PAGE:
In remote districts of Nepal like Rukum, women have little say in family planning. With the help of UNFPA, the UN agency for reproductive health and rights, in coordination with the Ministry of Health and Population and local partners, one woman is making choices about her future and family.

According to the NDHS 2016, 24 percent married women of reproductive age have the unmet need for family planning services. This is even higher among married young women aged between 15-19 years (32 percent). 


Reproductive health services, including family planning, are crucial for women and girls in humanitarian crises like the Nepal earthquake. This video features voices of a woman from Sindhuli district of Nepal affected by the devastating earthquake on April 25, 2015 to justify the importance of family planning in humanitarian crisis. It is about how disasters prevent the needy women (like Tanka Kumari of Nepal) and girls from accessing to proper reproductive health and family planning services.

Following the earthquake, many women and girls in Nepal were forced to discontinue the use of contraceptives. Such situation has a long-term impact on women’s health.

Because family planning is a significant investment to promote human capital development, combat poverty and harness a demographic dividend, we must energize the momentum around the critical need for family planning commitments to be made, renewed and delivered.

Family planning empowers women to have children by choice, not by chance!


This inter-generational dialogue will be hosted to reflect on global and national efforts around the need to invest in young people, share experiences and hear directly from stakeholders. The event will provide an opportunity for young people to engage in a dialogue with key stakeholders including policy makers, media, academia, and civil society


UNFPA, the United Nations Population Fund, is working with the Government of Nepal to end and prevent obstetric fistula, support surgeries and provide capacity building to health institutions and service providers. One of the most serious injuries of childbearing, obstetric fistula is a hole in the birth canal, caused by prolonged, obstructed labor due to lack of timely and adequate medical care, early or closely spaced pregnancies.
Obstetric fistula was only officially recognized in Nepal after the launch of UNFPA's Campaign to End Fistula in 2010.


In Nepal, two in five girls aged 20-24 are married before their 18th birthday even though child marriage is against the law. Campaigns against patriarchal social norms and practices are starting to have an impact, but the change is coming too slowly and too late for many.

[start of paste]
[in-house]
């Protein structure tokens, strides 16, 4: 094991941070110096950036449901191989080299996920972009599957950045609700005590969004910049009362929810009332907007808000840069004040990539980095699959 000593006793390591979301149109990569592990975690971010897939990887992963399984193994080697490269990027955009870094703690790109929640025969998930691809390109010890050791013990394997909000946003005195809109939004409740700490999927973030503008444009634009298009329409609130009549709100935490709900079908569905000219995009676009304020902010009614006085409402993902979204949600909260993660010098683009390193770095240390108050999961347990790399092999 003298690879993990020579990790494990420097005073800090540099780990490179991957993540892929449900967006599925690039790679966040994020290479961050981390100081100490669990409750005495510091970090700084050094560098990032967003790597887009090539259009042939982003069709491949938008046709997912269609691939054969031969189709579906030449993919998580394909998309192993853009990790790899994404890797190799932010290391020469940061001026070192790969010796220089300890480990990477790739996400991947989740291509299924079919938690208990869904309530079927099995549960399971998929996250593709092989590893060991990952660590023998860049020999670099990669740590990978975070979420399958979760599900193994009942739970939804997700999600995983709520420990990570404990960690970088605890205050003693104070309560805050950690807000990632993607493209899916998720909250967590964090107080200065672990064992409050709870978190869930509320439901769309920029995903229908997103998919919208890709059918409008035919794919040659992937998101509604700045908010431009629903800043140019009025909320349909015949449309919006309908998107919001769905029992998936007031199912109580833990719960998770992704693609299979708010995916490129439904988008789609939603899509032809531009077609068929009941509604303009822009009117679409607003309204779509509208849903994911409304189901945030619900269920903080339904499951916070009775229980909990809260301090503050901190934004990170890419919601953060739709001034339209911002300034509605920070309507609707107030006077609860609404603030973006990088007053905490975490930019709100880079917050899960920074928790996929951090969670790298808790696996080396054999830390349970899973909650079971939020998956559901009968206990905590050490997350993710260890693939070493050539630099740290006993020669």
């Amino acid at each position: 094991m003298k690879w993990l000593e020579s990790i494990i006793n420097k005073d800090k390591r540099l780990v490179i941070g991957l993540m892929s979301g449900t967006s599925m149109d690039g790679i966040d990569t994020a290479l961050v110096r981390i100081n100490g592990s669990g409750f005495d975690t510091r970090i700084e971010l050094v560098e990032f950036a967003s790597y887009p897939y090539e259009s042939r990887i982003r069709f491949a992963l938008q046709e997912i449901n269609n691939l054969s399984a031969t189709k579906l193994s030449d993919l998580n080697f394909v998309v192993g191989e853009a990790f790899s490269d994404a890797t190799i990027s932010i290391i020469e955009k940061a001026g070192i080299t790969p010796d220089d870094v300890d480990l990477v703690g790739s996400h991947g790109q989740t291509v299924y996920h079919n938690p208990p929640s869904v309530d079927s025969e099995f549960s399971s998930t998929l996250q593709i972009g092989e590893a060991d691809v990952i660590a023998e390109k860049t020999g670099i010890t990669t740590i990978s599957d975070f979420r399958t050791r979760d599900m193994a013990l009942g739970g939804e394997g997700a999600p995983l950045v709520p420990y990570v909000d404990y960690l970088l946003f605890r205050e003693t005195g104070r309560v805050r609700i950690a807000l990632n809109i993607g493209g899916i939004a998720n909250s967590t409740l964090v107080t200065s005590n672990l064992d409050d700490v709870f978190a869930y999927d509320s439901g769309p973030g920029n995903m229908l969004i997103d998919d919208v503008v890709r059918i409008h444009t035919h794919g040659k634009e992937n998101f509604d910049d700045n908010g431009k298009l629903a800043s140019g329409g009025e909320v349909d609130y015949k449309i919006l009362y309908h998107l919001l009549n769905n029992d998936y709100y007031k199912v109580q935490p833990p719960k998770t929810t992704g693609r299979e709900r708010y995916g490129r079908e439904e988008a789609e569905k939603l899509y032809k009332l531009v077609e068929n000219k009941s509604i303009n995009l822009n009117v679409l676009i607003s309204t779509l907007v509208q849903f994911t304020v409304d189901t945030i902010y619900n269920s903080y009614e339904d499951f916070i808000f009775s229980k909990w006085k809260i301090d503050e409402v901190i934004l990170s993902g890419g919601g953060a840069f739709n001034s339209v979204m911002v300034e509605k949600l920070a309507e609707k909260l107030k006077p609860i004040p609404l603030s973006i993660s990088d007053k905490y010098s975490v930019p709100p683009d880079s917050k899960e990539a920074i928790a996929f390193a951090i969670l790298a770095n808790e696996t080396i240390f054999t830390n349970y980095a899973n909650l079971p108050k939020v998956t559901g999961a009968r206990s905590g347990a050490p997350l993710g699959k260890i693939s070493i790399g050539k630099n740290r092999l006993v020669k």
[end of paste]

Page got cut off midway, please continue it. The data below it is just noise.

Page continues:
A performance by members of Dance4Life during International Youth Day celebrations organized by the Ministry of Health and Population in collaboration with the Country Office of United Nations Population Fund in Nepal (UNFPA Nepal) and CDPS/Tribhuvan University. UNFPA Nepal partnered with government and non-government agencies to celebrate the Day in Nepal with the theme — "Investing in Young People".




बालविवाह रोकथाम गर्न खटिरहनुभएका किशोरीकिशोरीहरु के भन्नुहुन्छ ? नेपालमा बालविवाह एउटा समस्याको रूपमा रहेको छ । नेपाल जनसाङ्ख्यिक स्वास्थ्य सर्वेक्षण २०६८ का अनुसार ४० प्रतिशत अर्थात् १३ लाख किशोरी १९ वर्ष नपुग्दै विवाह हुने गरेको छ भने तीमध्ये करिब साढे ५ लाख किशोरीहरु त १९ वर्ष अगावै आमा बन्ने गरेका छन्। 
In this video, the adolescent girls explain how they are fighting against child marriage in their communities, what they think about this harmful practices and why it is the bane of society


The District Health Offices and UNFPA are mobilizing Female Community Health Volunteers (FCHVs) to ensure that reproductive health services reach the women and girls affected by the earthquake. 
In this video, FCHV Apsara Nepali sheds lights on the problems faced by pregnant women after the devastating earthquake struck Nepal on April 25. She says the services offered in reproductive health camps were much needed.
Providing reproductive health services to the women of reproductive age including pregnant, new mothers and adolescent girls, is one of the responses of UNFPA, the United Nations Population Fund, to the earthquake. UNFPA is organizing reproductive health (RH) camps through its local partners in coordination with the Government of Nepal in the most-affected districts


On 25 April 2015 a 7.8 magnitude earthquake struck Nepal. The earthquake affected people in 39 of Nepal’s 75 districts. Overall, some 8 million people were affected by the earthquake, including two million women of reproductive age.
Experience from previous emergencies, including flood responses in Nepal, tell us that pregnancy-related deaths and gender-based violence increase under these circumstances. 
In this video, a lactating mother shares the problems she faced and how reproductive health camps benefit new mothers. It also shows the overall responses of UNFPA to the earthquake.